This poster of the Pittsburgh Crawfords’ great team made me think about how far we have come in the integration of baseball. And yet there are still some barriers that need to be broken.
We’ve seen today’s answer to Oscar Charleston and Josh Gibson make the majors.
What about today’s Jackie Mitchell?
Who? That answer and more and more on today’s episode of The Sully Baseball Daily Podcast.
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Thursday Feb.28th, 2013
By Haley Smilow (MLB Reports Junior Reporter and Writer): Follow @smilow
February is black history month. This made me think about the impact that African-Americans have had on the sports world. One of the biggest impacts, in my opinion, was the Negro Leagues. In August 2011, I was lucky enough to go to Kansas City to see a Royals vs. Yankees game. What I did not know was the history of baseball in K.C. is more then just the Royals.
I learned about many great players and the history of a great league on my visit to the Negro Leagues Baseball Museum. I never imaged that baseball was once divided based on the color of your skin. The Negro Leagues Baseball Museum is dedicated to preserving the history of great black players. In the 1920’s, a structured league of black players began under the guidance of Rube Foster, and The Negro Leagues were born.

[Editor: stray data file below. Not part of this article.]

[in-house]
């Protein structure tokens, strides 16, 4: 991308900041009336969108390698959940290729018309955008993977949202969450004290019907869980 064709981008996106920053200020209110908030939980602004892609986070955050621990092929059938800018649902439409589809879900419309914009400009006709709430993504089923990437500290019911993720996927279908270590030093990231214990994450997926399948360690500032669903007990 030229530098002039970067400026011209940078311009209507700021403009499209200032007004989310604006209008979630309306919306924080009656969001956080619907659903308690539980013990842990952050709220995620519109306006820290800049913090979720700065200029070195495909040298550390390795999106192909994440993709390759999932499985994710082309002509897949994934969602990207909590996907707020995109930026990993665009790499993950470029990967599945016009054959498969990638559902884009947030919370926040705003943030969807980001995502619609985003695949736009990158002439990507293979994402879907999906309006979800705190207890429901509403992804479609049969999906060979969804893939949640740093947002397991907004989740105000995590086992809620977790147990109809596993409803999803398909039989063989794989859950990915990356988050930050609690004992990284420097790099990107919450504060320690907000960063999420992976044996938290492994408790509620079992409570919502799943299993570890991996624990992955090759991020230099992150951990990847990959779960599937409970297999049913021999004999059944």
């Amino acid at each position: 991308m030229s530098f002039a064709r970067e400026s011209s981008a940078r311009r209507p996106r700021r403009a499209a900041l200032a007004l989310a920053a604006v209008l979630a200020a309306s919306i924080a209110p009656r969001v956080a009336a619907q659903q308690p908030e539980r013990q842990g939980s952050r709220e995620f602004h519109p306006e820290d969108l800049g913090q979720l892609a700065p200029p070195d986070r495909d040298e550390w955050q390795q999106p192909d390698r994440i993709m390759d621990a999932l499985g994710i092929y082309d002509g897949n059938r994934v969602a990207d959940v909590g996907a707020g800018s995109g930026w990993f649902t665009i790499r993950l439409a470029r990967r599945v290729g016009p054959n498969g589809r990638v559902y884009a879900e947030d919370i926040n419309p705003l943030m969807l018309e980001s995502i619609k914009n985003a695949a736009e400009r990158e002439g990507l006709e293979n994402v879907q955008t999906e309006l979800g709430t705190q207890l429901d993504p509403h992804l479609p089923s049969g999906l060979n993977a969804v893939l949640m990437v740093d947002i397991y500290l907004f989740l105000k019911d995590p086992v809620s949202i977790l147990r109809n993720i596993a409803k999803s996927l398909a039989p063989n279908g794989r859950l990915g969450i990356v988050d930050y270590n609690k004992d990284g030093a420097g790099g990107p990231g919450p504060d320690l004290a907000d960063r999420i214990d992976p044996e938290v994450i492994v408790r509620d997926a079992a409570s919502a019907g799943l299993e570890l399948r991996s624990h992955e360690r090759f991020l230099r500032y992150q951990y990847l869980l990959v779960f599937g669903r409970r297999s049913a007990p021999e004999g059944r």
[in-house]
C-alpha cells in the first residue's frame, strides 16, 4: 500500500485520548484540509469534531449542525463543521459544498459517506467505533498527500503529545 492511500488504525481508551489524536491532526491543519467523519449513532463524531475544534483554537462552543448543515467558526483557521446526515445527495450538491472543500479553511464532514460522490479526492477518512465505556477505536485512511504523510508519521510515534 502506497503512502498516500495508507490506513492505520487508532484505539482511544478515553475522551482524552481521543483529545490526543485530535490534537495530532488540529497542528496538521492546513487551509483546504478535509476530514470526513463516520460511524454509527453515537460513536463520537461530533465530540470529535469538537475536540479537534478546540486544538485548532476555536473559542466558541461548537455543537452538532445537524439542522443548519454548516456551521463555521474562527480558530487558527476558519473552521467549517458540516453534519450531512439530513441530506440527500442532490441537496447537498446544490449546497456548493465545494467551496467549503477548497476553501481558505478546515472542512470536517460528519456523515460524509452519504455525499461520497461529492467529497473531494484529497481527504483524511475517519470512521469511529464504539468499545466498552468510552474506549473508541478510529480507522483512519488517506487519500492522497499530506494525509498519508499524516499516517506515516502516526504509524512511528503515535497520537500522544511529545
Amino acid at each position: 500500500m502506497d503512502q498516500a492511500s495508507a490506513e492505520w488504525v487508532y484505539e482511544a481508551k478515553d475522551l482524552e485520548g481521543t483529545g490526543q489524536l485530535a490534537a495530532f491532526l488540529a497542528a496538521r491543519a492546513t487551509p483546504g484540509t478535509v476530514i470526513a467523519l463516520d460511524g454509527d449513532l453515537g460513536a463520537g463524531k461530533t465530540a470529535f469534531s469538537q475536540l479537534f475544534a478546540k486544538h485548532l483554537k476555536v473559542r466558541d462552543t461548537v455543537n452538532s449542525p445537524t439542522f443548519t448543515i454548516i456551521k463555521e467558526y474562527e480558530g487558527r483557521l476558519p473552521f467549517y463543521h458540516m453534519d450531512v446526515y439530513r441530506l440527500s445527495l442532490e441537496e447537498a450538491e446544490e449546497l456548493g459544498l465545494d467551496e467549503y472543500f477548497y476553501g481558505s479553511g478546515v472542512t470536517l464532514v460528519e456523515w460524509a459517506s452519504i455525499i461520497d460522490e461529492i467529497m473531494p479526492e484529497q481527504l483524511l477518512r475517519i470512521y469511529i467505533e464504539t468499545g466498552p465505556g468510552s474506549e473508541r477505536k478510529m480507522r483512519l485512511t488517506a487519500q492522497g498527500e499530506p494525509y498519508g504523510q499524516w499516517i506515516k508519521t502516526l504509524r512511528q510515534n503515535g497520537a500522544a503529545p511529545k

The Negro Leagues had many great players and stories of men like Satchel Paige, James “Cool Papa” Bell, Josh Gibson, Buck O’Neil, Jackie Robinson and many others, including one amazing women named Effa Manley. What made these people great were their astonishing abilities.
Jackie Robinson Steals Home Plate!
Saturday June 9th, 2012
Margie Lawrence (Guest Blogger): Having grown up blocks from the friendly confines of Wrigley Field, I had no choice but to fall in love with the Cubs.
The organ music and cheers of the crowd would drift through the open windows of my school, which sat a mere block from the bleacher entrance. And like many of my loves, the Cubs have disappointed me, but I still keep the hope alive that one day everything will be all right in the world and they—we— will win a World Series.
My first baseball memory involved 20 or so family members crowded around the portable TV cheering Sandy Koufax on during the 1963 World Series. Later on, I would pretend I was Sandy or Fergie Jenkins or Ken Holtzman, throwing what I perceived to be a curve ball at a small painted square on a brick wall. That square was always Mickey Mantle, for some reason. I was 11, it was 1969. My height was about that of a munchkin, and I may have weighed at 65 pounds. If only I could have played on a Little League team…but damn those girl chromosomes. (And damn those Mets!) Read the rest of this entry